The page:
Rare footage of endangered venomous mammal
Friday 16 January 2009
One of the world's most strange and elusive mammals has been captured on film as part of a collaborative conservation project between ZSL, Durrell and Hispaniolan project partners.
Little is known about the Hispaniolan solenodon, which is found in the Caribbean. Despite being able to inject its prey with a venom-loaded bite, the long-snouted mammal is under threat from deforestation, hunting and introduced species.
It is one of the creatures highlighted by ZSL’s EDGE of Existence programme , which focuses its efforts on conservation plans for animals that are both endangered and evolutionarily distinctive.
The footage was taken in summer 2008 during a month-long expedition by Durrell Wildlife Conservation Trust to the Dominican Republic - one of only two countries where this nocturnal, invertebrate-eating animal (Solenodon paradoxus) can be found.
ZSL EDGE researcher Dr Sam Turvey said: "It is an amazing creature - it is one of the most evolutionary distinct mammals in the world – which was recently rediscovered in Haiti by ZSL. Along with the other species of solenodon, which is found in Cuba (Solenodon cubanus), it is the only living mammal that can actually inject venom into its prey through specialized teeth.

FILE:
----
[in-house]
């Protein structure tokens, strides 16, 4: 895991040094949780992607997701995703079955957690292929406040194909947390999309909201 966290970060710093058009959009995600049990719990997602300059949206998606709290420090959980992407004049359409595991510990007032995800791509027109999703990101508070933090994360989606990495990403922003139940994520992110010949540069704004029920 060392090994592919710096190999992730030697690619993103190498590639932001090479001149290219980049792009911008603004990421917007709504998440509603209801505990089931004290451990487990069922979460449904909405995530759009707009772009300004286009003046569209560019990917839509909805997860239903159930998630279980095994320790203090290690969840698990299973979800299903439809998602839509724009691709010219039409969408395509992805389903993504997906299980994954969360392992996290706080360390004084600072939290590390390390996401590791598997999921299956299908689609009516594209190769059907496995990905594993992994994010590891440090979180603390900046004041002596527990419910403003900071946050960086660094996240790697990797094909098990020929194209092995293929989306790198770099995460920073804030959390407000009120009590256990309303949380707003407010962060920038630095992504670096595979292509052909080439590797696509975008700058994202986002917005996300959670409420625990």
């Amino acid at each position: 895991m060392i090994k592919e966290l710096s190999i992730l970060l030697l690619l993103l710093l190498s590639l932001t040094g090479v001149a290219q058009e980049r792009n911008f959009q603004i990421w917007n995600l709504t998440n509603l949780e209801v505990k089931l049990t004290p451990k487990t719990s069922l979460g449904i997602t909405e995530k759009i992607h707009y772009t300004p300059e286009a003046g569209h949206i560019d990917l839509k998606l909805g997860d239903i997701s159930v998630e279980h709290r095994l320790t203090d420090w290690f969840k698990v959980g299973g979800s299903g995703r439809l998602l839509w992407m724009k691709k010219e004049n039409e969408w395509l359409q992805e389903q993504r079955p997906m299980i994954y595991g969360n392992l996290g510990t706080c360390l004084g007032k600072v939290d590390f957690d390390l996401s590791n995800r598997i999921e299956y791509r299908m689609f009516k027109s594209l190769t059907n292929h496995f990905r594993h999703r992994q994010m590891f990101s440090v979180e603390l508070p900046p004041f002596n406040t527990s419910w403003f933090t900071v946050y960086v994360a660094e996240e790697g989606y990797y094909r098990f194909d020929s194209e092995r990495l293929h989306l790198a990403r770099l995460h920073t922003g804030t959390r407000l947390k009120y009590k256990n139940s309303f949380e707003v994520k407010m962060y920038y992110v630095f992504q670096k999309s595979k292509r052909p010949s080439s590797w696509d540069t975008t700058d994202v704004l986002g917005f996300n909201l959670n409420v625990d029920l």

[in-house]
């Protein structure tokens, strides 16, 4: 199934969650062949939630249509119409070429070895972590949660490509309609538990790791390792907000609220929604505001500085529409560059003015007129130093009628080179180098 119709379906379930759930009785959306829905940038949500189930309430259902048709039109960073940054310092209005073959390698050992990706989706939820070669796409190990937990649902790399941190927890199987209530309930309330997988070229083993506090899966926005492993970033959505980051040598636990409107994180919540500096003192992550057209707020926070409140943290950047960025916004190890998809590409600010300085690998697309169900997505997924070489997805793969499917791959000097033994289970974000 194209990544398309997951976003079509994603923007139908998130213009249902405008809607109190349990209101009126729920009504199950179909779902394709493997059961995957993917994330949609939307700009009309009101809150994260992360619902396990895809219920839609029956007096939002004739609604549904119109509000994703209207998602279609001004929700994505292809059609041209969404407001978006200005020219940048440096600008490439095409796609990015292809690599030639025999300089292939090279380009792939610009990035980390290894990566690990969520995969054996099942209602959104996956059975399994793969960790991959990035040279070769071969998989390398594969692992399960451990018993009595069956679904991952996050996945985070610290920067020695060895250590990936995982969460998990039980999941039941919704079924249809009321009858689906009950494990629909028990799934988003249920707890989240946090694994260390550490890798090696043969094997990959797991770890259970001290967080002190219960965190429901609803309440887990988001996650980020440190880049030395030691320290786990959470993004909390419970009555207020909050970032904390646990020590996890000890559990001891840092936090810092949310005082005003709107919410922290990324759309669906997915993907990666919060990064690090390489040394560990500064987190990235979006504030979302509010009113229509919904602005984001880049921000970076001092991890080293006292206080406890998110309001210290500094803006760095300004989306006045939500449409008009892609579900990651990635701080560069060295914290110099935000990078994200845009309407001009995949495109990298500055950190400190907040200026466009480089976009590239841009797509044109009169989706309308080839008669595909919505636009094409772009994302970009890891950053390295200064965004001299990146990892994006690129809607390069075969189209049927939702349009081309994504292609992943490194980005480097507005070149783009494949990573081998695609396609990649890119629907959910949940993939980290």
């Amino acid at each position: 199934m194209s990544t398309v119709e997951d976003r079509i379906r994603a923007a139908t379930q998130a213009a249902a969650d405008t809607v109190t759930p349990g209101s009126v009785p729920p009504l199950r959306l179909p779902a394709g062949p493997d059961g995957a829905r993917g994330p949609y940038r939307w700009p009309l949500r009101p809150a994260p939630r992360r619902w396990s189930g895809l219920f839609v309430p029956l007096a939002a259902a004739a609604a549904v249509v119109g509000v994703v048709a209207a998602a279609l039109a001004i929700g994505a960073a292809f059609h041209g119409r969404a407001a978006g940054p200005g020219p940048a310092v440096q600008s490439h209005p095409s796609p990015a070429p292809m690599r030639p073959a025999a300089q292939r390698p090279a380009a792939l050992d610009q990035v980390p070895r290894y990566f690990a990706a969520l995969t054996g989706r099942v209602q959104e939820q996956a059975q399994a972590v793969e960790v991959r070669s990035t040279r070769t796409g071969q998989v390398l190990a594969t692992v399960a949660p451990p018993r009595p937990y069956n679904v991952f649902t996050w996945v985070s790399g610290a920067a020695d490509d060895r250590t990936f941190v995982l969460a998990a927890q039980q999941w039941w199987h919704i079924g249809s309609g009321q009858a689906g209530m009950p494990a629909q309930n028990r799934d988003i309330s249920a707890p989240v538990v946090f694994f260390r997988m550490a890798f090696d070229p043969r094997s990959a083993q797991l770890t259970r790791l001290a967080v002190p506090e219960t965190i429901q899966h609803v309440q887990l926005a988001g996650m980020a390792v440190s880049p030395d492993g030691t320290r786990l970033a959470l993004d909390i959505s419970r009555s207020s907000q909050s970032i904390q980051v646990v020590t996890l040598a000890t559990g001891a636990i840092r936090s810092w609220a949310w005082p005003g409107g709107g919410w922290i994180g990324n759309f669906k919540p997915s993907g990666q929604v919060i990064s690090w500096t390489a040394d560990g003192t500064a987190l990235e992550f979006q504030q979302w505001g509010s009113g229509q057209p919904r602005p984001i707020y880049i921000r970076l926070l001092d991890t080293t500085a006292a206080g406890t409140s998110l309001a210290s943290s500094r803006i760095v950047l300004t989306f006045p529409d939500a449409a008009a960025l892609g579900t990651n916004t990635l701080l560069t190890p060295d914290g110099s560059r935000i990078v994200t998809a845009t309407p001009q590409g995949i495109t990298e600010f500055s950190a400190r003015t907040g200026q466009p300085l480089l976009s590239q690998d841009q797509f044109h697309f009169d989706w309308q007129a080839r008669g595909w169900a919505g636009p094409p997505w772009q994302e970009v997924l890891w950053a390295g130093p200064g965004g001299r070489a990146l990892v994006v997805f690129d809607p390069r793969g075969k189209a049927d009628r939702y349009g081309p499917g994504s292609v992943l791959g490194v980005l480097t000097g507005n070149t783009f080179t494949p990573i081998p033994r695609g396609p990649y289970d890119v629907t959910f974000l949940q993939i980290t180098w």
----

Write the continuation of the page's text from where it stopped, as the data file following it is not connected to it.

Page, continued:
"The fossil record shows that some other now-extinct mammal groups also had so-called dental venom delivery systems. So this might have been a more general ancient mammalian characteristic that has been lost in most modern mammals, and is only retained in a couple of very ancient lineages."
Researchers from the Durrell Wildlife Conservation Trust and the Ornithological Society of Hispaniola were able to take measurements and DNA before it was released.
Dr Turvey and other scientists working for the EDGE programme recently discovered a population of solenodons living in a remote corner of Haiti.
The research team was surprised to find them as it had been feared they had become extinct in Haiti because of extensive deforestation, recently introduced mongoose and dogs and hunting by humans for food.
Conservation efforts are need in both Haiti and the Dominican Republic and ZSL’s EDGE team is seeking funds to continue the vital work.
The research will be undertaken by ZSL'S EDGE Programme, Durrell, the Ornithological Society of Hispaniola, the Audubon Society of Haiti, and the Dominican Republic's National Zoological Park and Agency for Protected Areas and Biodiversity.